By Jessie Arabik 

“There was a boy called Eustace Clarence Scrubb, and he almost deserved it.”  C.S. Lewis wrote this as the first line of his book, Voyage of the Dawn Treader, in his classic style.  The first line of a great book pulls us in, gets us interested, makes us invested in the story and the outcome.  It’s where we start to care about the characters and the author as if they were real people among us.  What will happen next?  How will the plot unfold?  Where will the story end?

Christmas is the best first line of all time.  When we think about the manger, we also contemplate the cross.  When we consider the cross, we reflect on Easter morning.  The evolution of the story is filled with promise and hope because it’s the first small step of a long journey that both begins and ends in the glory of Heaven.  The angels singing at Bethlehem are a precursor to the end of time, where all of creation will be focused on the perpetual worship of God.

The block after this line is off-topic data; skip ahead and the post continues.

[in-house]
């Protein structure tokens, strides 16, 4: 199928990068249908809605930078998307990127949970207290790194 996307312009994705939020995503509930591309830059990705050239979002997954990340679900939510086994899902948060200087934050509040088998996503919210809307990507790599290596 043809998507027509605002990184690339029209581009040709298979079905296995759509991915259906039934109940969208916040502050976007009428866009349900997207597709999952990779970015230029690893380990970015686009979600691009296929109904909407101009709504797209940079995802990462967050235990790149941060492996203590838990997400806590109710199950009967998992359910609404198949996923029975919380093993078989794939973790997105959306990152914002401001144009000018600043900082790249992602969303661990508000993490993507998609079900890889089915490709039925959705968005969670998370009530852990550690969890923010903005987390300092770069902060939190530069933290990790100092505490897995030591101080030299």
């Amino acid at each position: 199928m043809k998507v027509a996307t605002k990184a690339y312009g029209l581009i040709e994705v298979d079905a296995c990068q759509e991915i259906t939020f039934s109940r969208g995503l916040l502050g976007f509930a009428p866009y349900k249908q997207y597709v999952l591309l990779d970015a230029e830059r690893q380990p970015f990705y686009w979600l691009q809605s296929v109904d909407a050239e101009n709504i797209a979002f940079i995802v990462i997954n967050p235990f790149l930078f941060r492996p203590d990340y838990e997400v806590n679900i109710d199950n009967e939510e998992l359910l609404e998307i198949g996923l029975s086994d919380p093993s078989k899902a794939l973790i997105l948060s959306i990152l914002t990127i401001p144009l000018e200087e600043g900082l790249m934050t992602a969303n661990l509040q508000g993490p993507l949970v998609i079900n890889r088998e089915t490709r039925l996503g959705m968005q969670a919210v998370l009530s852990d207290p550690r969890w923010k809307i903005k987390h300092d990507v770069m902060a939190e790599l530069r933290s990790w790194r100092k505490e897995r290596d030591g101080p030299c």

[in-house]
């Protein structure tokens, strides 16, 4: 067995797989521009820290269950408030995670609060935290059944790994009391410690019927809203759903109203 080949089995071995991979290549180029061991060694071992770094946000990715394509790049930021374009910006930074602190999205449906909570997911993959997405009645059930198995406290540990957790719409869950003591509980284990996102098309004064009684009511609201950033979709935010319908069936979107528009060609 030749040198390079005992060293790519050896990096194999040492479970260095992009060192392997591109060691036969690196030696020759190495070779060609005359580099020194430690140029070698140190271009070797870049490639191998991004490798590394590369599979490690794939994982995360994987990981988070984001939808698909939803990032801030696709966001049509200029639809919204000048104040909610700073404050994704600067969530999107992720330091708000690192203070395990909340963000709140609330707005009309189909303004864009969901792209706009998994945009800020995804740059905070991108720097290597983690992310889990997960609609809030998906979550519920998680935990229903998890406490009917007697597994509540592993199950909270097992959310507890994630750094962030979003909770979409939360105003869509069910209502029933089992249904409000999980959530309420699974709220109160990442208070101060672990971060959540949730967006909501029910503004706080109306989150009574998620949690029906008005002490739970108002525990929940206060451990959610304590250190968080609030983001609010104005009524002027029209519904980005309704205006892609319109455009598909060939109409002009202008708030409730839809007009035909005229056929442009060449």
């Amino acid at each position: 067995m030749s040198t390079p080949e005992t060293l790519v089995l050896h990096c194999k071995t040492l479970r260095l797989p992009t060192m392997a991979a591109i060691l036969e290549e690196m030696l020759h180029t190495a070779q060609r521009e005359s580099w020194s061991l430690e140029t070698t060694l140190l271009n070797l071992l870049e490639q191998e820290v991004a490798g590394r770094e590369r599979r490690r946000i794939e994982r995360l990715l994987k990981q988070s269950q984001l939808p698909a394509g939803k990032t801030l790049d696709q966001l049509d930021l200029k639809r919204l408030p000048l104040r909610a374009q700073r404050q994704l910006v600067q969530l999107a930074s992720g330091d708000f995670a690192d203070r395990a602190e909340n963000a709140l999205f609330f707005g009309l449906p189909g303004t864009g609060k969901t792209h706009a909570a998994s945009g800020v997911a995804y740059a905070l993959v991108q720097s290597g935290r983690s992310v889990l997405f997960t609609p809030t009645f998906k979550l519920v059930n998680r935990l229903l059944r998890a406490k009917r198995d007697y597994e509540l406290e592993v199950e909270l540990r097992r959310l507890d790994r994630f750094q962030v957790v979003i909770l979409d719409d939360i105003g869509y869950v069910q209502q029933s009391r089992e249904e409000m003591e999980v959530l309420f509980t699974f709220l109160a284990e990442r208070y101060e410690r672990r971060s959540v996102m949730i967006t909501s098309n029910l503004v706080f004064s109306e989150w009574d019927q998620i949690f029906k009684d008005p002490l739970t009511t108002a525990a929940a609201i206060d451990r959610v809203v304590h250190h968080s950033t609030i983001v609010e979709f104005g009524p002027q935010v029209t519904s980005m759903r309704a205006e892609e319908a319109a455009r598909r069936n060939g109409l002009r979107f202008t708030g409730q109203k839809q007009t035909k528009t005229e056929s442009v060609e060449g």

How does the author craft the perfect opening line?  Maybe it’s the element of surprise – a mighty, eternal king born in a small town in an unpretentious stable.   Perhaps it’s the setting – a time in history where a people were desperately awaiting a savior, but unable to recognize Him outside their own narrow perspective.  Or could it be the poetry?  A humble Sovereign who, by any means necessary, will come to set His people free from self-imposed slavery.  Only the Author, standing outside the timeline of the story He writes, can see both the beginning and the end and therefore know how to craft the perfectly effective opening line.

Do we see ourselves through the lens of this story?  We should.  We call ourselves Christians because we identify ourselves so strongly as belonging to the Christmas story.  If we can see ourselves as part of this narrative, then we have truly integrated our faith into our everyday life.  We have made the Christmas story our own, and with it, the Easter miracle and everything that follows.  Merry Christmas!

Photos courtesy of Catholic News Service